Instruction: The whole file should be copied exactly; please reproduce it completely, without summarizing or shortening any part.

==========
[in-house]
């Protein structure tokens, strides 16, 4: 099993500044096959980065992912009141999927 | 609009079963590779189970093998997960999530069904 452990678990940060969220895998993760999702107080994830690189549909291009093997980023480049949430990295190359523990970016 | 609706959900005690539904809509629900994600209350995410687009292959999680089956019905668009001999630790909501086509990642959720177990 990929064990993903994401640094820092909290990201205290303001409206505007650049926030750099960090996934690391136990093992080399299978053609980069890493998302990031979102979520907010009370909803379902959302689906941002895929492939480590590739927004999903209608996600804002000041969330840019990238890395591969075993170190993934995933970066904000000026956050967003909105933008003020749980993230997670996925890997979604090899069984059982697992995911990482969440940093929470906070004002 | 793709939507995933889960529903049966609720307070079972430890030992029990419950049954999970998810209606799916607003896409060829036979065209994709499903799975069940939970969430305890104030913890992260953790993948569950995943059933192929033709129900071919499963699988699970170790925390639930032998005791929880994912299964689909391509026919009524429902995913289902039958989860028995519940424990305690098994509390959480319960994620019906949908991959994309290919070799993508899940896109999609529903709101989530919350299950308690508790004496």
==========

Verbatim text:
[in-house]
């Protein structure tokens, strides 16, 4: 099993500044096959980065992912009141999927 | 609009079963590779189970093998997960999530069904 452990678990940060969220895998993760999702107080994830690189549909291009093997980023480049949430990295190359523990970016 | 609706959900005690539904809509629900994600209350995410687009292959999680089956019905668009001999630790909501086509990642959720177990 990929064990993903994401640094820092909290990201205290303001409206505007650049926030750099960090996934690391136990093992080399299978053609980069890493998302990031979102979520907010009370909803379902959302689906941002895929492939480590590739927004999903209608996600804002000041969330840019990238890395591969075993170190993934995933970066904000000026956050967003909105933008003020749980993230997670996925890997979604090899069984059982697992995911990482969440940093929470906070004002 | 793709939507995933889960529903049966609720307070079972430890030992029990419950049954999970998810209606799916607003896409060829036979065209994709499903799975069940939970969430305890104030913890992260953790993948569950995943059933192929033709129900071919499963699988699970170790925390639930032998005791929880994912299964689909391509026919009524429902995913289902039958989860028995519940424990305690098994509390959480319960994620019906949908991959994309290919070799993508899940896109999609529903709101989530919350299950308690508790004496």